Siegrid Tuttle
3 min readJan 17, 2021

“Education then, beyond all other devices of human origin, is a great equalizer of the conditions of men, — the balance wheel of the social machinery.”

“One of the great civil injustices is to say we’re going to make your education dependent on your Zip code.”

Public education, institution once seen by liberals as the greatest tool for creating equality in the world, has become the greatest perpetrator of inequality in the United States. Especially in Pennsylvania, where, according to Governor Wolf “School districts with the highest poverty rates receive one-third fewer state and local tax dollars, per pupil, than the most affluent districts.” Especially in the Western-most county in Pennsylvania, where 13 school districts (7 of which serve fewer than 2,000 students) receive radically different levels of funding and resources. The poorest district in the County, Erie City School District, spends around 13,000 dollars per student annually. The state average is 15,000 dollars. Erie City School District has gone into debt while still spending less money per student then 80% of districts in Pennsylvania. Meanwhile, the nearby, more affluent districts of Fairview and Millcreek surpass the state average per pupil spending easily each year. This is despite the fact that Erie residents pay higher property taxes than residents of Millcreek or Fairview.

The solution to this inequality in education — which arms the county’s most impoverished students with the fewest resources and, in doing so, sets them up for failure — is simple: merge districts and share funding. Erie City School District cannot raise the same amount of money as more affluent suburban districts because Erie City is a poorer tax base then Fairview or Millcreek, for example. The state is supposed to give all students an equal education, regardless of income. By letting richer families barricade themselves in bubbles of wealth, cut loose from any responsibility to their fellow (more impoverished) Americans, Erie County has betrayed its mission to treat all children equally, regardless of their parent’s income. This must end.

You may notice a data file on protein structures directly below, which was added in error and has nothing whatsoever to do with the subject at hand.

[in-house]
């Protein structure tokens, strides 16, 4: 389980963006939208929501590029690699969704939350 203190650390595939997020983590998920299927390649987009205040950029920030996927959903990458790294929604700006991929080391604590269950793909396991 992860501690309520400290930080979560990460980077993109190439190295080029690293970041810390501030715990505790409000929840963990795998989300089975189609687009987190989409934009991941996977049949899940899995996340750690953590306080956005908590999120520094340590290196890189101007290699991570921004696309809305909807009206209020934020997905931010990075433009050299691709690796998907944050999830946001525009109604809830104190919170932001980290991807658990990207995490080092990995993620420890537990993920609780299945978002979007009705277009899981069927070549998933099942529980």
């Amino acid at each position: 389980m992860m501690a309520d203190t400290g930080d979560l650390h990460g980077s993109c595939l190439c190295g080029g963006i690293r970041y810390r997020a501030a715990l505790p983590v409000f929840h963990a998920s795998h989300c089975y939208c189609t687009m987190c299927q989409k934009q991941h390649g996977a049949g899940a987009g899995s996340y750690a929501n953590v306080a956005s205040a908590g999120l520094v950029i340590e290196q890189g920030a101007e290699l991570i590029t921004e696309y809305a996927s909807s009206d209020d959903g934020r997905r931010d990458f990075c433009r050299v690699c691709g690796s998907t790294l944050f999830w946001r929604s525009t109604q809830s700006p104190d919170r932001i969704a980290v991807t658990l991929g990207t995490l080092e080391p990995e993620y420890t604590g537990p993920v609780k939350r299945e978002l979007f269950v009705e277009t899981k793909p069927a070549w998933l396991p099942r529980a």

Maryland has one school district for each of its 15 counties. This means that students from impoverished areas and rich areas alike are in the same school districts, if not the same schools. Therefore, impoverished students are not systematically given less from the moment they step into preschool. In fact, according to a Georgetown University study, “since infusions of cash into poor districts have often failed to equalize student achievement between poor and rich districts, eliminating the school district segregation between rich and poor is the only viable option” for equal education.

The simplest, and most effective way for Erie County to give every student access to the same resources is a county-wide school district merger. The beauty of the plan is that it would substantially increase funding and school quality in Erie’s poorest districts, without the need for busing or combining schools. But, one of the most exciting parts of the plan is that it could be used to integrate schools based on economic class. Studies have shown that all students benefit from economic diversity. A merger would give the county administration countless education options they did not have before, county-wide magnet schools could be established, activities and trips through the school district which any student could attend could be started, busing could be shared, schools could be merged. And, in its most basic form, a merger would save millions on administrative costs while delivering every student in Erie a more equal education.